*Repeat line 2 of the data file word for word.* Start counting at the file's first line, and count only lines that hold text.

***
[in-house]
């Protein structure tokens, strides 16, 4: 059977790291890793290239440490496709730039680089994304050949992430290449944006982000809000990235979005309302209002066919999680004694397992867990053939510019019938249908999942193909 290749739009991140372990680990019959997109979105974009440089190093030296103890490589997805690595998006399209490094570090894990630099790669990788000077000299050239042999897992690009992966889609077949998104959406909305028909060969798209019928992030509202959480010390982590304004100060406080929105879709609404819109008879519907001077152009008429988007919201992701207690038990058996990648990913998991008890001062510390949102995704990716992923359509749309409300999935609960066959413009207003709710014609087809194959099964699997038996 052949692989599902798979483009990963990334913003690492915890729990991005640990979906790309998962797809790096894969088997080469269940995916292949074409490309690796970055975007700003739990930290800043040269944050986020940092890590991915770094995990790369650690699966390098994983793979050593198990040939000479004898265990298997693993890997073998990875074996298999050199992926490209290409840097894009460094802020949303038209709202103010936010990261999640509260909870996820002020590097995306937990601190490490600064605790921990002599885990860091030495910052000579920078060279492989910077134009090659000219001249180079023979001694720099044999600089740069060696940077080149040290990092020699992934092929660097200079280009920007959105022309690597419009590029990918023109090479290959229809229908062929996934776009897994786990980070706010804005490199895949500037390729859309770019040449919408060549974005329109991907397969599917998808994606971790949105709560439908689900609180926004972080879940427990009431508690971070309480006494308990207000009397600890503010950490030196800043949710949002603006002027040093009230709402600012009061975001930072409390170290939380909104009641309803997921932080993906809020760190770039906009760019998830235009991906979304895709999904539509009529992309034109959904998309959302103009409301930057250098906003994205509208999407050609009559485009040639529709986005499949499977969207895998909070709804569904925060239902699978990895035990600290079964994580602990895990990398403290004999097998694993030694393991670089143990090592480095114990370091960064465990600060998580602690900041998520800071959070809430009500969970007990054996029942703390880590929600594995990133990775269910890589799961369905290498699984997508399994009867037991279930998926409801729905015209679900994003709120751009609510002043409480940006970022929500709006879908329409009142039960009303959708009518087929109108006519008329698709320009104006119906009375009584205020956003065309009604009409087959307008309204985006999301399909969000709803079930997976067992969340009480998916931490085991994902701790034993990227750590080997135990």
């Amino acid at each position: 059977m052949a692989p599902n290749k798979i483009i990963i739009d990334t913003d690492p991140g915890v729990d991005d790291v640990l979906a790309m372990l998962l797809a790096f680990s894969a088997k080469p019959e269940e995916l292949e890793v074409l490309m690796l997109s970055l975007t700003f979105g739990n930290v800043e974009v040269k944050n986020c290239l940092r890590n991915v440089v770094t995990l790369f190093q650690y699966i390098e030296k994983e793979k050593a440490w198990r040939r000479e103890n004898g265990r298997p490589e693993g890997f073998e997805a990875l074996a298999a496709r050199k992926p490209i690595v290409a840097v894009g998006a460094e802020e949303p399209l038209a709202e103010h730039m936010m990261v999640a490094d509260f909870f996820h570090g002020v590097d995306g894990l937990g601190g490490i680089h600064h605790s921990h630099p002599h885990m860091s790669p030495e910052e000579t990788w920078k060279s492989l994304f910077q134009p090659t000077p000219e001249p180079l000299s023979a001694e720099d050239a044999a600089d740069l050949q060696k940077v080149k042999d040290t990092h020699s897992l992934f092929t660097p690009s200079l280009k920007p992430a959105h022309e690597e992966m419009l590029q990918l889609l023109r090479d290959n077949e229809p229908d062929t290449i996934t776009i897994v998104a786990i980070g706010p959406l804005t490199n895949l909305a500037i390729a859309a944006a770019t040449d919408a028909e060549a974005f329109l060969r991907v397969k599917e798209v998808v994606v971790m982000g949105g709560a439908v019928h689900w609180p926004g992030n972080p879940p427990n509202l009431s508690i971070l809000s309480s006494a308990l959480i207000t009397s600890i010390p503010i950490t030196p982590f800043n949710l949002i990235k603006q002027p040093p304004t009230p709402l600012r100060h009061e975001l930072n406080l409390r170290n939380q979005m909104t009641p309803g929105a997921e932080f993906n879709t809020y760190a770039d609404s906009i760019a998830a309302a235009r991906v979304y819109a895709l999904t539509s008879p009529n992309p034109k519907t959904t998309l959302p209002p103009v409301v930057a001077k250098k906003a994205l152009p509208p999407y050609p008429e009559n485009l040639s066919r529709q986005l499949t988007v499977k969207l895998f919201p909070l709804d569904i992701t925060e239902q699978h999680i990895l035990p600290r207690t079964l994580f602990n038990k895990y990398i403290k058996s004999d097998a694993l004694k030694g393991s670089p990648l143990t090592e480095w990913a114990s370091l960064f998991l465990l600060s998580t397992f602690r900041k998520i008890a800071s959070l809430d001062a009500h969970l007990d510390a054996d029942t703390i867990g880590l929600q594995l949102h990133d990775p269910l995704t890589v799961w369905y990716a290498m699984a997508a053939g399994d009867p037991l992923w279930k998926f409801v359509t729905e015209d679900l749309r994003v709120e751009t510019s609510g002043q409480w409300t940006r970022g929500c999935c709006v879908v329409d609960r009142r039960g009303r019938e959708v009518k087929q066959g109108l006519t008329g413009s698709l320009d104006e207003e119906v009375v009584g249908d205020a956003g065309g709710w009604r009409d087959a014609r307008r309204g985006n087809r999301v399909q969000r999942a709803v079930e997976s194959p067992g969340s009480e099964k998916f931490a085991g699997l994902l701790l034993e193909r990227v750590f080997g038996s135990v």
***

């Protein structure tokens, strides 16, 4: 059977790291890793290239440490496709730039680089994304050949992430290449944006982000809000990235979005309302209002066919999680004694397992867990053939510019019938249908999942193909 290749739009991140372990680990019959997109979105974009440089190093030296103890490589997805690595998006399209490094570090894990630099790669990788000077000299050239042999897992690009992966889609077949998104959406909305028909060969798209019928992030509202959480010390982590304004100060406080929105879709609404819109008879519907001077152009008429988007919201992701207690038990058996990648990913998991008890001062510390949102995704990716992923359509749309409300999935609960066959413009207003709710014609087809194959099964699997038996 052949692989599902798979483009990963990334913003690492915890729990991005640990979906790309998962797809790096894969088997080469269940995916292949074409490309690796970055975007700003739990930290800043040269944050986020940092890590991915770094995990790369650690699966390098994983793979050593198990040939000479004898265990298997693993890997073998990875074996298999050199992926490209290409840097894009460094802020949303038209709202103010936010990261999640509260909870996820002020590097995306937990601190490490600064605790921990002599885990860091030495910052000579920078060279492989910077134009090659000219001249180079023979001694720099044999600089740069060696940077080149040290990092020699992934092929660097200079280009920007959105022309690597419009590029990918023109090479290959229809229908062929996934776009897994786990980070706010804005490199895949500037390729859309770019040449919408060549974005329109991907397969599917998808994606971790949105709560439908689900609180926004972080879940427990009431508690971070309480006494308990207000009397600890503010950490030196800043949710949002603006002027040093009230709402600012009061975001930072409390170290939380909104009641309803997921932080993906809020760190770039906009760019998830235009991906979304895709999904539509009529992309034109959904998309959302103009409301930057250098906003994205509208999407050609009559485009040639529709986005499949499977969207895998909070709804569904925060239902699978990895035990600290079964994580602990895990990398403290004999097998694993030694393991670089143990090592480095114990370091960064465990600060998580602690900041998520800071959070809430009500969970007990054996029942703390880590929600594995990133990775269910890589799961369905290498699984997508399994009867037991279930998926409801729905015209679900994003709120751009609510002043409480940006970022929500709006879908329409009142039960009303959708009518087929109108006519008329698709320009104006119906009375009584205020956003065309009604009409087959307008309204985006999301399909969000709803079930997976067992969340009480998916931490085991994902701790034993990227750590080997135990």